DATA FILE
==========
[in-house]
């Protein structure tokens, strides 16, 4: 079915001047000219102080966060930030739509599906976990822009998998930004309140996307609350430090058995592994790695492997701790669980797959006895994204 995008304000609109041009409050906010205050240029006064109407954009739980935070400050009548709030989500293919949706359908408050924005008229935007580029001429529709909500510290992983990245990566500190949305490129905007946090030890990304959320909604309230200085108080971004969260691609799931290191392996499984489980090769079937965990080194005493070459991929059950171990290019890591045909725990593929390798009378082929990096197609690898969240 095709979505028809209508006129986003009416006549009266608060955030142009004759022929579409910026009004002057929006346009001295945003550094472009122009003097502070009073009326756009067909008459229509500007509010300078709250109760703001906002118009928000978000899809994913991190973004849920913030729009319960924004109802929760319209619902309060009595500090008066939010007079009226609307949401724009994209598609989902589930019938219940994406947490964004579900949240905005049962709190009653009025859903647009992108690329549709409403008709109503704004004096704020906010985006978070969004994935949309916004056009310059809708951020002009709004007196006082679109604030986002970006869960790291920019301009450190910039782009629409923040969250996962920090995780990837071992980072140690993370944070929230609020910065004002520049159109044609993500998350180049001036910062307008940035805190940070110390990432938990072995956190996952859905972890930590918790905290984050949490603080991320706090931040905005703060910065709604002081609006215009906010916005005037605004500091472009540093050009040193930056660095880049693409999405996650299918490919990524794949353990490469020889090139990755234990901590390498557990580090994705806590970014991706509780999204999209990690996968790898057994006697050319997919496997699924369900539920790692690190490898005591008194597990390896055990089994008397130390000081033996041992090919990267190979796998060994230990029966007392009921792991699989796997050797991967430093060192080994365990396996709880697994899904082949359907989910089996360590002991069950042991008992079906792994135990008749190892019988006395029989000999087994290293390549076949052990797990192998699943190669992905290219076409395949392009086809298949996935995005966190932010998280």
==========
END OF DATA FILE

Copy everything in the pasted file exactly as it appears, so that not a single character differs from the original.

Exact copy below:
[in-house]
């Protein structure tokens, strides 16, 4: 079915001047000219102080966060930030739509599906976990822009998998930004309140996307609350430090058995592994790695492997701790669980797959006895994204 995008304000609109041009409050906010205050240029006064109407954009739980935070400050009548709030989500293919949706359908408050924005008229935007580029001429529709909500510290992983990245990566500190949305490129905007946090030890990304959320909604309230200085108080971004969260691609799931290191392996499984489980090769079937965990080194005493070459991929059950171990290019890591045909725990593929390798009378082929990096197609690898969240 095709979505028809209508006129986003009416006549009266608060955030142009004759022929579409910026009004002057929006346009001295945003550094472009122009003097502070009073009326756009067909008459229509500007509010300078709250109760703001906002118009928000978000899809994913991190973004849920913030729009319960924004109802929760319209619902309060009595500090008066939010007079009226609307949401724009994209598609989902589930019938219940994406947490964004579900949240905005049962709190009653009025859903647009992108690329549709409403008709109503704004004096704020906010985006978070969004994935949309916004056009310059809708951020002009709004007196006082679109604030986002970006869960790291920019301009450190910039782009629409923040969250996962920090995780990837071992980072140690993370944070929230609020910065004002520049159109044609993500998350180049001036910062307008940035805190940070110390990432938990072995956190996952859905972890930590918790905290984050949490603080991320706090931040905005703060910065709604002081609006215009906010916005005037605004500091472009540093050009040193930056660095880049693409999405996650299918490919990524794949353990490469020889090139990755234990901590390498557990580090994705806590970014991706509780999204999209990690996968790898057994006697050319997919496997699924369900539920790692690190490898005591008194597990390896055990089994008397130390000081033996041992090919990267190979796998060994230990029966007392009921792991699989796997050797991967430093060192080994365990396996709880697994899904082949359907989910089996360590002991069950042991008992079906792994135990008749190892019988006395029989000999087994290293390549076949052990797990192998699943190669992905290219076409395949392009086809298949996935995005966190932010998280």